The department approved Tennessee Succeeds, the state’s plan under the Every Student Succeeds Act. State education leaders developed the plan in a year’s span based on feedback from thousands of Tennessee parents, educators, district leaders, advocates, business leaders and community groups.
The plan incorporates many initiatives that were already underway in Tennessee schools. The final plan is also an update to the department’s work in several key areas, including district and school accountability, school improvement, support for English learners and historically underserved populations and strengthening teacher and principal pipelines.
Jamie Woodson, CEO of Tennessee’s State Collaborative on Reforming Education, discussed the state’s plan and approval. She said three key parts of the plan would be vital to helping students achieve more in the classroom.
“First, there now will be success measures for every school so parents, educators and community members can understand whether all students are being served well,” Woodson said.
She said the plan also creates an innovative “ready graduate” measure that should increase opportunities for high school students to earn college credit or industry certification.
“Finally, it establishes a clearer and more comprehensive approach to turning around low-performing schools in collaborative ways,” Woodson said.
The department released a draft ESSA plan in December with the help of six working groups and about 3,000 comments from Tennesseans and stakeholders.
The department finalized the plan last winter after a series of town hall meetings, which saw more than 1,000 residents, as well as more than 2,000 additional comments.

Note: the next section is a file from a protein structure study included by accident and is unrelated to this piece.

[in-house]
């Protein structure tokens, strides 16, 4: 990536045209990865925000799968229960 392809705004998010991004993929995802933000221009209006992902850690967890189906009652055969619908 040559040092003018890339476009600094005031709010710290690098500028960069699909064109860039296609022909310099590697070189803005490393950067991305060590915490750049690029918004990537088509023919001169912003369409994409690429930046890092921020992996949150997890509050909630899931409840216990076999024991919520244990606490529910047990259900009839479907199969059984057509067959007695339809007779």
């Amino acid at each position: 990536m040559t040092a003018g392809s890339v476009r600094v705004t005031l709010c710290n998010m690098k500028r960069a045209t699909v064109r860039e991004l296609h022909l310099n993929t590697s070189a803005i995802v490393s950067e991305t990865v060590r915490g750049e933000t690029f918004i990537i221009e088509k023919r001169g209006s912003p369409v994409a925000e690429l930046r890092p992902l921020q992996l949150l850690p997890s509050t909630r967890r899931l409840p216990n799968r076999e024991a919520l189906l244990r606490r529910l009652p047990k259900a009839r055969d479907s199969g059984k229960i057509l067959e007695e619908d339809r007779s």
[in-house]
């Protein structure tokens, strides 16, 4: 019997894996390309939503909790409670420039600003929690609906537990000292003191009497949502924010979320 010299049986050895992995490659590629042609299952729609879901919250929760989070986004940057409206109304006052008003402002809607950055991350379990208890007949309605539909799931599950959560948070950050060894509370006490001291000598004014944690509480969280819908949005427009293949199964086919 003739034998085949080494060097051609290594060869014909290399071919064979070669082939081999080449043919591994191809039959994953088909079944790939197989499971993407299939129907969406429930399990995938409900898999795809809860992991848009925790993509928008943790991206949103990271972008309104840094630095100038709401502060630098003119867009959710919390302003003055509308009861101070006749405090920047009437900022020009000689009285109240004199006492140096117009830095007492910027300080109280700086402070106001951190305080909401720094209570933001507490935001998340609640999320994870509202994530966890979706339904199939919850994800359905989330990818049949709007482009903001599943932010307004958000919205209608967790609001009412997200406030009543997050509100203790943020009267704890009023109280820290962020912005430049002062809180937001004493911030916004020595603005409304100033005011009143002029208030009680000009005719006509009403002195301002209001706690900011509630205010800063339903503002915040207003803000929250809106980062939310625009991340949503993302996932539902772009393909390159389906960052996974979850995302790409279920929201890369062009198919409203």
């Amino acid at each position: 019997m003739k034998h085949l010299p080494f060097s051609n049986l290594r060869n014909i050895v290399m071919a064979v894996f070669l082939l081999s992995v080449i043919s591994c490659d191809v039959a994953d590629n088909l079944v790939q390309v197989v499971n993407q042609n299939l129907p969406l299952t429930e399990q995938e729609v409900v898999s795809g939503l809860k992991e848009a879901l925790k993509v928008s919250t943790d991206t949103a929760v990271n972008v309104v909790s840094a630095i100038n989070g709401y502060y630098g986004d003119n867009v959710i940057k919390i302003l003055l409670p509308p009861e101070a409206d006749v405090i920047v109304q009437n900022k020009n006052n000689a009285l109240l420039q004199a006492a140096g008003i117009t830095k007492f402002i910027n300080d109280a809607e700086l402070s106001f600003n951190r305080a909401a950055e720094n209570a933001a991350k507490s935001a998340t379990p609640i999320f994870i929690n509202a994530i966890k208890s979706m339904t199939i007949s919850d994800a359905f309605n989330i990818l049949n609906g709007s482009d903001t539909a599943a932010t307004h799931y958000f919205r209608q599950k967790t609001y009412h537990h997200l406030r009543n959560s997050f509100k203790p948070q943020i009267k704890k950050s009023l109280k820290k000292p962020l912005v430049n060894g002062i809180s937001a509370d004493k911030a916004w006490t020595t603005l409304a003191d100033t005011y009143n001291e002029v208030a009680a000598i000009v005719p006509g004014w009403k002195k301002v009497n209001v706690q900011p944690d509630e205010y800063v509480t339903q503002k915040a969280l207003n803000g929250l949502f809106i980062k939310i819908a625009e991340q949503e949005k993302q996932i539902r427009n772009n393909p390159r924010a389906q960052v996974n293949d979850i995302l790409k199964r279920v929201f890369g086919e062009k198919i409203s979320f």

Some key areas include:
• School accountability: As required by state legislation, the department will provide an A-F letter grade to schools following the 2017-18 school year. The final ESSA plan outlines a multiple-measure grading framework based on five indicators.
• English learners: The final plan provides additional accountability and support to ensure English learners make progress, as well as increase transparency about their performance. The department is also continuing to research and partner with advocates on how to best serve English learners, particularly both long-term English learners and recently arrived English learners.
• Assessment: Third- and fourth-grade science and social studies TNReady assessments will be cut in half, and the department will continue to explore how to streamline assessments throughout all grades, particularly in the 11th grade.